Pandemic-era food stamp benefits ended on March 1, causing financial stress for millions of households.
At the height of the pandemic, the Supplemental Nutrition Assistance Program (SNAP) benefits were temporarily boosted to provide all 42 million participating Americans with an extra $95 or more a month, depending on their household size.
18 states ended these emergency allotments during 2021 and 2022. As of the beginning of this month, low-income households in the remaining 32 states, including Texas and Illinois, have seen their grocery budgets shrink amid persistently high food inflation.
Property managers could also feel the ripple effects from the extra SNAP benefits ending. Tenants who rely on SNAP to pay for groceries may experience difficulties paying rent while they adjust their spending, which could lead to an uptick in late or missing payments.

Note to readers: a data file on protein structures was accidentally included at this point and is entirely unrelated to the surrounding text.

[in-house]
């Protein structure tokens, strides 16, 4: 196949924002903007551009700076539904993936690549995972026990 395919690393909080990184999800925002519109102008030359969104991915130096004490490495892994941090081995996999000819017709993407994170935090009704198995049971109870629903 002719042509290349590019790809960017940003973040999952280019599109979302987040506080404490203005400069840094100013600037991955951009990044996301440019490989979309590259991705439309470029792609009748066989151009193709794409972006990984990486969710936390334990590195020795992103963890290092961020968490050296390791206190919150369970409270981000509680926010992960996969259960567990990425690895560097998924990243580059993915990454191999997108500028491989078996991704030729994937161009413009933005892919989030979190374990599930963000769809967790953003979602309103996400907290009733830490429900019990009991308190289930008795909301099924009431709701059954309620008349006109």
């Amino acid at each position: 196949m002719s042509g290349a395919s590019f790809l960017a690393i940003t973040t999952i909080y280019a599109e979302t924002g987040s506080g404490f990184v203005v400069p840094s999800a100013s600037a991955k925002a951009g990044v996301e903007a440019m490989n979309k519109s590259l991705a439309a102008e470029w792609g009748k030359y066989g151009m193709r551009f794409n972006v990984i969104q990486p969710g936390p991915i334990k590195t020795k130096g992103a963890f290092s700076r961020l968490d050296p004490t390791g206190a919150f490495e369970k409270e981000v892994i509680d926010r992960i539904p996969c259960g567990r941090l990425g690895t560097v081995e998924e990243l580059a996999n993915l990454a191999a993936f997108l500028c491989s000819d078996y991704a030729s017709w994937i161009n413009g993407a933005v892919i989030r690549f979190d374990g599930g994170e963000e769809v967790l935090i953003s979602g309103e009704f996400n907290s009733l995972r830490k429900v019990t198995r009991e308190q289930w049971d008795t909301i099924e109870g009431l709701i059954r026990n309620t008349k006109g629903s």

Automated SMS or email payment reminders can help tenants stay on top of their payments and avoid falling into arrears, while a payment plan that allows tenants to pay rent in installments over a set period may temporarily ease some strain on their budgets and mental wellbeing.
Property managers should be prepared to work with tenants who are struggling financially and may need help finding resources to support them through a difficult period, such as flexible payment options, food banks, or local meal programs.
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